Throughout his career, Guy Clark always surrounded himself with musicians of the highest calibre. Indeed, the respect which his fellow artists showed for him was clearly displayed on his 1992 album, Boats To Build. Among the backing musicians on that record were people of the calibre of Jerry Douglas on slide guitar, Marty Stuart and Sam Bush on mandolin and Emmylou Harris and Rodney Crowell on backing vocals. Their unobtrusively excellent contributions and their consistently impeccable musicianship are one of the great strengths of the album. These are also clearly displayed on my fourth choice, Boats To Build, the title song of that record, which is another one of those quietly brilliant Clark songs. While singing the praises of one craft (boat-building, that is), it also demonstrates his complete mastery over another.

My next selection, Randall Knife, first appeared on Clark’s 1983 album, Better Days. However, it was a song which was to only really come into its own in live performance. In consequence, the version I have chosen here comes from the album, Live From Austin, TX. Although that CD was not released until 2007, it was originally recorded for the live television show of the same name in 1989. The song itself is, in my opinion, one of Guy Clark’s very best. It is both a brilliant meditation on his relationship with his late father and a consummate example of his skill as a writer of narrative songs. It also displays his superb ability to walk the fine line between pathos and sentimentality in a way that very few other country songwriters can manage. The version here is also greatly enhanced by the superb backing of Stuart Duncan on fiddle and Edgar Meyer on bass, which give the song an added poignancy when compared to the studio version.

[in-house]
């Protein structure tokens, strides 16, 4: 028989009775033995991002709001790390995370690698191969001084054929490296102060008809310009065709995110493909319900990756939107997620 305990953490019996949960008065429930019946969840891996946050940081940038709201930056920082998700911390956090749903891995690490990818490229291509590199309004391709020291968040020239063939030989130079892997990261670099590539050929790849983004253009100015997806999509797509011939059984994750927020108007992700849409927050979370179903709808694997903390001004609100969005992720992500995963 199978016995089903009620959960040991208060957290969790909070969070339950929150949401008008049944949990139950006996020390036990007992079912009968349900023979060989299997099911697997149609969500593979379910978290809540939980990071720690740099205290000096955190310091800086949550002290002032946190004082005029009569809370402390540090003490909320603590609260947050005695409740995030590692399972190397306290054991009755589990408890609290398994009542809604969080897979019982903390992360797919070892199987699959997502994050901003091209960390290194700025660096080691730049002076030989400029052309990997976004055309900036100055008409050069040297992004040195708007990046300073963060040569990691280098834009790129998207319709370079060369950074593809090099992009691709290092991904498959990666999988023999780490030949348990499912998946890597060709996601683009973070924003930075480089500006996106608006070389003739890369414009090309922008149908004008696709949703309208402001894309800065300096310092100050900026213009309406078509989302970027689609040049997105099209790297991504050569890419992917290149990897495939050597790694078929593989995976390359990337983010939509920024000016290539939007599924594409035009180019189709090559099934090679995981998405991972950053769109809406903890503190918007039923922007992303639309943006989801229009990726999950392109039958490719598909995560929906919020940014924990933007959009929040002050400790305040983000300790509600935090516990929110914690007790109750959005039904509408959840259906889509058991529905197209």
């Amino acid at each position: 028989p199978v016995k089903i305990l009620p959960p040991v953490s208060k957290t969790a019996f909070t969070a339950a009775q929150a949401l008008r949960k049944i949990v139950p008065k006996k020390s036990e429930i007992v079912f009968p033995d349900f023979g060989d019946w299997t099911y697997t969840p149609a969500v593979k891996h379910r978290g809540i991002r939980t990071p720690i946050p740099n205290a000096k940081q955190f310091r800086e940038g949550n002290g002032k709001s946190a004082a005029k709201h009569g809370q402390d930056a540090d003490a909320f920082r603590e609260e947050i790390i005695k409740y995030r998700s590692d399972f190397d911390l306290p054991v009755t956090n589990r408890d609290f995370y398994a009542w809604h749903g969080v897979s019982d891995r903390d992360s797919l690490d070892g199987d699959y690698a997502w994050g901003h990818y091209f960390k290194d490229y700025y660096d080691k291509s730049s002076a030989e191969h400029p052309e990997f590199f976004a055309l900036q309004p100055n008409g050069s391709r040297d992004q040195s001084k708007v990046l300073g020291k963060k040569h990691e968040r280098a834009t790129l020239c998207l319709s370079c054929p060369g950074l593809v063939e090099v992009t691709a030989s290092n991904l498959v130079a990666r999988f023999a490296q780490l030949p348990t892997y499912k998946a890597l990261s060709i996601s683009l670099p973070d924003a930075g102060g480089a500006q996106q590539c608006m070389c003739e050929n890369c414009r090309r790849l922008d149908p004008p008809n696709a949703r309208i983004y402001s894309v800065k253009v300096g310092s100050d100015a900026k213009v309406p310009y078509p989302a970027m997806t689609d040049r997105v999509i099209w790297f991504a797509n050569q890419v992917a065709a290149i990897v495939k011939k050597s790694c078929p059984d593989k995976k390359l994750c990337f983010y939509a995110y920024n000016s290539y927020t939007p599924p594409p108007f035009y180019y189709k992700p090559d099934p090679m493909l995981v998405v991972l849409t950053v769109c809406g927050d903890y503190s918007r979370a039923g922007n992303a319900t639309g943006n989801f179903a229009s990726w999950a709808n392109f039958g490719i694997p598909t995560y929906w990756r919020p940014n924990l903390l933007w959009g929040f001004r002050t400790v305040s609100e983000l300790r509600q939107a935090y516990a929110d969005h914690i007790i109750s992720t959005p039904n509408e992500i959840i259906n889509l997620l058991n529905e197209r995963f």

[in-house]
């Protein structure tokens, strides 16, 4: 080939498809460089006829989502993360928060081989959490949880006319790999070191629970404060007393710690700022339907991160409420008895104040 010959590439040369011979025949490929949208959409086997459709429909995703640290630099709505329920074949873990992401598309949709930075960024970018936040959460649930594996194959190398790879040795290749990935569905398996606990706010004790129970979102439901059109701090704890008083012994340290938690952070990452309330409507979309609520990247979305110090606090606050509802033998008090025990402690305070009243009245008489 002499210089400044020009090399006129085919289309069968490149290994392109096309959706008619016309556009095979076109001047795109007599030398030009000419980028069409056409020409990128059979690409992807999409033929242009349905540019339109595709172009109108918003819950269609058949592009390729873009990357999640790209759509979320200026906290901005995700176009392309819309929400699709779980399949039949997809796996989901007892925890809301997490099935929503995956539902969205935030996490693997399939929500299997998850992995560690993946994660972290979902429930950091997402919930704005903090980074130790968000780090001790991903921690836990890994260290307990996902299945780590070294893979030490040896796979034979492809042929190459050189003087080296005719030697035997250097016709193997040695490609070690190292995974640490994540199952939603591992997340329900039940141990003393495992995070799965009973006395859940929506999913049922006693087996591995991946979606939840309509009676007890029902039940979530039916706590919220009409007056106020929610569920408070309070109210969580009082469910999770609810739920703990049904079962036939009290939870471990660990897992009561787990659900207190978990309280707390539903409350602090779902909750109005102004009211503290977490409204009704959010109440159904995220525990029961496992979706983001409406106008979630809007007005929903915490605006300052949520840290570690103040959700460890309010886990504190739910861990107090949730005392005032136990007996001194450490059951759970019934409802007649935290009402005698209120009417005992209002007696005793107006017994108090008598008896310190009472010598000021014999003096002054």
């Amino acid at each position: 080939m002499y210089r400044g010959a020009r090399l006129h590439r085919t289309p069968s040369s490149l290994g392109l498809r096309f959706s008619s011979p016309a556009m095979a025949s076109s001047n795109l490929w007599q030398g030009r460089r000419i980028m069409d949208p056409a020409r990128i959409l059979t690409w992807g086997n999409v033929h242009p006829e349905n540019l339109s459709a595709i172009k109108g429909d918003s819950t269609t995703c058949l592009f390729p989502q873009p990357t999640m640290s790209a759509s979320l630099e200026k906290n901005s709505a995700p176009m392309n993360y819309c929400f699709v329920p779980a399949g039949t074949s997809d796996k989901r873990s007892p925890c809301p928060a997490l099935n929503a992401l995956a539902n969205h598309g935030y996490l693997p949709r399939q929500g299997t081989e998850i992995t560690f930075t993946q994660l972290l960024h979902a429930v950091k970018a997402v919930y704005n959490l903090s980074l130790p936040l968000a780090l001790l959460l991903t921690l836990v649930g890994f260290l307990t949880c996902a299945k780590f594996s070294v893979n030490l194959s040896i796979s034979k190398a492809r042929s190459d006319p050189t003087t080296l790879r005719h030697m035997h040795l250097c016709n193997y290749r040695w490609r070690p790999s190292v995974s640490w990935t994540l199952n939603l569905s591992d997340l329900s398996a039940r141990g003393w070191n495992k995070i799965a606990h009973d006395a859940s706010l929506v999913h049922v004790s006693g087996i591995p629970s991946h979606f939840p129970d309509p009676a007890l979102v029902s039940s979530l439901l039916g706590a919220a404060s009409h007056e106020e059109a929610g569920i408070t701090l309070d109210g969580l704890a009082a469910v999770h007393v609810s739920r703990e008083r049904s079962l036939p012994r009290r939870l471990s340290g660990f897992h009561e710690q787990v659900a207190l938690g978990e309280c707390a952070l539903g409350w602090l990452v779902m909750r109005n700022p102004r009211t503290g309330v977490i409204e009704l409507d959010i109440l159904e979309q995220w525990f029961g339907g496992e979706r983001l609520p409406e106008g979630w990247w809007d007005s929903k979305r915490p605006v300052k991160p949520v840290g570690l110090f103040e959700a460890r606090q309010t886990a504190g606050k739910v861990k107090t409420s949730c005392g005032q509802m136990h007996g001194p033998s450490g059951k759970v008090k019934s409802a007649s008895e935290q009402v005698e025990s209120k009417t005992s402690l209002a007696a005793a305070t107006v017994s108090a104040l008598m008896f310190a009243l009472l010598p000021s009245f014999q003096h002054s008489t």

My last selection, My Favorite Picture Of You, is the title track from the last album which this great artist made. It was also recorded in extremely difficult circumstances, being made soon after the death of his wife, Susanna, to whom he had been married for forty years, and at a time when he himself was in extremely poor health. Since the beginning of his recording career, she had been closely involved with Clark’s work, both as a co-writer, backing singer and as a talented songwriter and artist in her own right. In the circumstances, it was something of a surprise that the album should have been made at all and an even bigger one, perhaps, that it should have been of such a consistently high quality. Indeed, the best songs on it can stand comparison with the best work which he had done at any point in his career. Of these, the title track is, perhaps, the most outstanding. The picture which Clark describes in the song is one that was taken after the couple had had an argument, where she stands with her fists “clenched … not gone but going”. Anyone doubting how angry she was with her husband at that point should take a look at the copy of that image which appears on the sleeve of the CD.